[hpc-announce] LCPC 2023 deadline extended to Sept. 4, 2023

Henry Dietz henry.dietz at uky.edu
Mon Aug 28 11:59:38 CDT 2023

LCPC 2023: Languages and Compilers for Parallel Computing


October 11-13, 2023 in Lexington, KY USA

Submission Deadline: EXTENDED TO September 4, 2023

Since its founding in 1988, LCPC has been a leading venue for 
presentation of research and discussions related to languages and 
compilers for parallel computing. The scope continues to include various 
topics related to parallel computing, such as programming models, 
program analysis and transformations, runtime systems and execution 
models, and application-oriented software tools and libraries. Although 
LCPC originally centered on scientific computing, the domain of interest 
has long been any system in which parallel processing plays a key role, 
from mobile computing to big data. In addition, this year we are 
acknowledging a now clear trend by explicitly encouraging contributions 
involving the use of trained AI methods -- for example, use of GPT for 
code generation.

Specific topics of interest for LCPC 2023 include:
Use of AI in code generation, program optimization, and parallel programming
Compilers for parallel computing
Static, dynamic, and adaptive optimization of parallel programs
Parallel programming models and languages
Formal analysis and verification of parallel programs
Parallel runtime systems and libraries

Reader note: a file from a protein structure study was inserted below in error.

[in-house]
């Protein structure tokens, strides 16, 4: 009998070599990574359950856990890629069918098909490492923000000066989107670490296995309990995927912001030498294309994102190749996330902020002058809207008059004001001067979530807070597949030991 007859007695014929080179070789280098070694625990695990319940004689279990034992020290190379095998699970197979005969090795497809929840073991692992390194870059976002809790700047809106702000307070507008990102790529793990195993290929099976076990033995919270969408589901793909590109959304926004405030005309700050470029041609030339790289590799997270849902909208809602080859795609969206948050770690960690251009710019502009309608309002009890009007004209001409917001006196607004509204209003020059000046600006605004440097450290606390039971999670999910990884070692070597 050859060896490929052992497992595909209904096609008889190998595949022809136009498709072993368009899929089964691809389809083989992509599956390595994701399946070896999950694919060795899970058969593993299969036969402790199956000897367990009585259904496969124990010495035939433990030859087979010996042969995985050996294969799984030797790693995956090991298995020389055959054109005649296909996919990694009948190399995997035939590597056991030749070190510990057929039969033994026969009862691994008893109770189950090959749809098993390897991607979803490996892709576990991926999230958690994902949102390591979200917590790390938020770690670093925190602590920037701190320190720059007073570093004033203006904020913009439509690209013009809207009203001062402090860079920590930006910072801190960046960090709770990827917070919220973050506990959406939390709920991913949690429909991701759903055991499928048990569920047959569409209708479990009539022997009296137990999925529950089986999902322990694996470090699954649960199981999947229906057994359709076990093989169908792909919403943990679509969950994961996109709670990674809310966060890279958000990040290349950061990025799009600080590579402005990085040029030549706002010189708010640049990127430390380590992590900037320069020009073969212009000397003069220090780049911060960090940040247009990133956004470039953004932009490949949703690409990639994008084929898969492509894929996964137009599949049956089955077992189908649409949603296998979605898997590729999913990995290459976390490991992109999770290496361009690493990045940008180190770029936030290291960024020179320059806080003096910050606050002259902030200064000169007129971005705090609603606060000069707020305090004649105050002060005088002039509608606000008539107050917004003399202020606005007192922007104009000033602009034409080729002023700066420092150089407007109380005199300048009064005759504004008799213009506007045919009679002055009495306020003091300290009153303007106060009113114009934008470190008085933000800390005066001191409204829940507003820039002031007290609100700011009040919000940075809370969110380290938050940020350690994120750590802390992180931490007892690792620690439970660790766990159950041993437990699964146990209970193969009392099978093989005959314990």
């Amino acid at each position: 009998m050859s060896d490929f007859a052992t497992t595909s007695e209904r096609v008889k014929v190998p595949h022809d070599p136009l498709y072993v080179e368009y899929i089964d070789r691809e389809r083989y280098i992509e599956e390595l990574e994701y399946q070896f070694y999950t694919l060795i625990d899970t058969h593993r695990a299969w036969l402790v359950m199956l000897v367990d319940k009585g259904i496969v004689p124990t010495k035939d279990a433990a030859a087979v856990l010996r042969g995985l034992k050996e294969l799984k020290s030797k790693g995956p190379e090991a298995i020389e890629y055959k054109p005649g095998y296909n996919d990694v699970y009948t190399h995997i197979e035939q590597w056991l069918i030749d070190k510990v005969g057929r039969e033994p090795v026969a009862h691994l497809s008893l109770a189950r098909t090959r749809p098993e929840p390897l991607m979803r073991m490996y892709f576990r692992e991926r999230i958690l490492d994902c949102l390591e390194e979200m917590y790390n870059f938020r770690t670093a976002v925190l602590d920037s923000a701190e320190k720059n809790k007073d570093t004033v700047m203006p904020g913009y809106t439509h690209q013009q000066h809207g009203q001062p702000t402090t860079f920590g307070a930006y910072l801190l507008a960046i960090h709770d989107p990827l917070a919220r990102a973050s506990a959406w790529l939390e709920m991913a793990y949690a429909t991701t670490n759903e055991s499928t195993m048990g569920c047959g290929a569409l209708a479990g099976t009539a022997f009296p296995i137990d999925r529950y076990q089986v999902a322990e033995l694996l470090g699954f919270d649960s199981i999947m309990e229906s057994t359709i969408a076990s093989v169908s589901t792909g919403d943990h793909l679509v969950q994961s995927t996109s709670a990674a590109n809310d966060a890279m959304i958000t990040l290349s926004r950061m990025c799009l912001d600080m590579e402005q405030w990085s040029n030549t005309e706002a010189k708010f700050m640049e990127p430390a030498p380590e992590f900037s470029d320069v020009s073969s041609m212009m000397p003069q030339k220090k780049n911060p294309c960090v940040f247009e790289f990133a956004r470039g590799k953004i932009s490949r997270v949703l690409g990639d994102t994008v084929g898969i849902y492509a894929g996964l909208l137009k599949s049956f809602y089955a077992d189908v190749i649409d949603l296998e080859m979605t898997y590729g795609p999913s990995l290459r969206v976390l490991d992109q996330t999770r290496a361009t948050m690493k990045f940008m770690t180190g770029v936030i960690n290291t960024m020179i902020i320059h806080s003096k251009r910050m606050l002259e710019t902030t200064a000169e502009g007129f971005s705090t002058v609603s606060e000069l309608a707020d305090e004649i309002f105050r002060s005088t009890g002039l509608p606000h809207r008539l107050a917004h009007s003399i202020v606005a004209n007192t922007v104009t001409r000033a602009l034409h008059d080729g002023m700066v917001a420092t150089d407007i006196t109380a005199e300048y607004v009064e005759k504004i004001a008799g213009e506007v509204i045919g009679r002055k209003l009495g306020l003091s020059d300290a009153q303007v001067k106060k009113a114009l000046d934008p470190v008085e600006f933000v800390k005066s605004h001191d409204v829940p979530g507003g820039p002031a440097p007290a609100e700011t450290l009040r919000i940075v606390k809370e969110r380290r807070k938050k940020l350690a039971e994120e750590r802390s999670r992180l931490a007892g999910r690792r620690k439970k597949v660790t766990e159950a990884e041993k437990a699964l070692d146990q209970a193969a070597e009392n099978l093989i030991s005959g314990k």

Support for fine-grain parallel processing and Quantum Computing
Performance and analysis and debugging tools for concurrency
Parallel algorithms and concurrent data structures
Parallel applications in Big Data, Machine Learning, Graphs, Embedded
Systems, Bio, IoT
Software engineering for parallel programs
Fault tolerance for parallel systems
Strong scaling and issues involving extreme-scale computing systems
Parallel programming and compiling for heterogeneous systems

LCPC strongly encourages personal interaction and technical discussions 
driven by the material presented live and in-person at the workshop; at 
least one of the authors of each paper is expected to attend the 
workshop to present and discuss the work. Submitted Regular papers 
should be previously unpublished work no longer than 15 pages (excluding 
bibliography) in a form compliant with the LNCS author guidelines. Short 
papers may represent "work in progress" or can be Panel overviews with 
the panel moderator and proposed panelists as authors; these must follow 
the same LNCS rules but with a maximum of 11 pages. As in past years, 
accepted papers will be made available online as an informal 
proceedings. After the meeting, authors of accepted papers are given the 
opportunity to submit revised versions for publication in a formal LNCS 
(Springer-Verlag Lecture Notes in Computer Science) volume.

See the workshop website for details:



Hank Dietz, Professor & James F. Hardymon Chair in Networking
University of Kentucky, Electrical & Computer Engineering Dept.
329 Rose Street, Lexington, KY 40506-0633
URL: aggregate.org/hankd/

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